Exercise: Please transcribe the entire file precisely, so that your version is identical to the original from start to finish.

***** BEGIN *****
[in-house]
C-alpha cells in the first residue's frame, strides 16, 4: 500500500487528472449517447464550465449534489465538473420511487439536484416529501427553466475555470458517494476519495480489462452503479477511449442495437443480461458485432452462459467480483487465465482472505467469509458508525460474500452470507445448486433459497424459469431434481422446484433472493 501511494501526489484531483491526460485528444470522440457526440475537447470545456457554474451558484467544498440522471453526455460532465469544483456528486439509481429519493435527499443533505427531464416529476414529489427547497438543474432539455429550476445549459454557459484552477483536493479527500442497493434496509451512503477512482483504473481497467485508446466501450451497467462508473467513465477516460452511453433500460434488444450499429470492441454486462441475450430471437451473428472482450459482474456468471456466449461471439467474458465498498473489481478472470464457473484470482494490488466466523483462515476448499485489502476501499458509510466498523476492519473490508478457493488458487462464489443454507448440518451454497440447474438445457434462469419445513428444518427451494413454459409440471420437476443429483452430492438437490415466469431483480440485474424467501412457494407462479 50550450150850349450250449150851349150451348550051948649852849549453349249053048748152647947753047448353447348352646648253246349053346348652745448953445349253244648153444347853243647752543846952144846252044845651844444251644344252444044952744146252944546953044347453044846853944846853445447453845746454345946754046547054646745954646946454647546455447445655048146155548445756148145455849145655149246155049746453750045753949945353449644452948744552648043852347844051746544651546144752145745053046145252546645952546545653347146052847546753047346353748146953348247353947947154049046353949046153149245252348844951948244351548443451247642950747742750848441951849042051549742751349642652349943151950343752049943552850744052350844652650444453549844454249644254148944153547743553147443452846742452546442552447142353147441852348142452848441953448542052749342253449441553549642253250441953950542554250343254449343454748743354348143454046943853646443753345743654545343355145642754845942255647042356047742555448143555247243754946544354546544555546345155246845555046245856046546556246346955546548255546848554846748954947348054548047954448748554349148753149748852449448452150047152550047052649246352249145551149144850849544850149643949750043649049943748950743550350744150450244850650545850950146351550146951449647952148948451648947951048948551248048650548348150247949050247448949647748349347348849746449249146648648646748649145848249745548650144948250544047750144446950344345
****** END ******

[in-house]
C-alpha cells in the first residue's frame, strides 16, 4: 500500500487528472449517447464550465449534489465538473420511487439536484416529501427553466475555470458517494476519495480489462452503479477511449442495437443480461458485432452462459467480483487465465482472505467469509458508525460474500452470507445448486433459497424459469431434481422446484433472493 501511494501526489484531483491526460485528444470522440457526440475537447470545456457554474451558484467544498440522471453526455460532465469544483456528486439509481429519493435527499443533505427531464416529476414529489427547497438543474432539455429550476445549459454557459484552477483536493479527500442497493434496509451512503477512482483504473481497467485508446466501450451497467462508473467513465477516460452511453433500460434488444450499429470492441454486462441475450430471437451473428472482450459482474456468471456466449461471439467474458465498498473489481478472470464457473484470482494490488466466523483462515476448499485489502476501499458509510466498523476492519473490508478457493488458487462464489443454507448440518451454497440447474438445457434462469419445513428444518427451494413454459409440471420437476443429483452430492438437490415466469431483480440485474424467501412457494407462479 50550450150850349450250449150851349150451348550051948649852849549453349249053048748152647947753047448353447348352646648253246349053346348652745448953445349253244648153444347853243647752543846952144846252044845651844444251644344252444044952744146252944546953044347453044846853944846853445447453845746454345946754046547054646745954646946454647546455447445655048146155548445756148145455849145655149246155049746453750045753949945353449644452948744552648043852347844051746544651546144752145745053046145252546645952546545653347146052847546753047346353748146953348247353947947154049046353949046153149245252348844951948244351548443451247642950747742750848441951849042051549742751349642652349943151950343752049943552850744052350844652650444453549844454249644254148944153547743553147443452846742452546442552447142353147441852348142452848441953448542052749342253449441553549642253250441953950542554250343254449343454748743354348143454046943853646443753345743654545343355145642754845942255647042356047742555448143555247243754946544354546544555546345155246845555046245856046546556246346955546548255546848554846748954947348054548047954448748554349148753149748852449448452150047152550047052649246352249145551149144850849544850149643949750043649049943748950743550350744150450244850650545850950146351550146951449647952148948451648947951048948551248048650548348150247949050247448949647748349347348849746449249146648648646748649145848249745548650144948250544047750144446950344345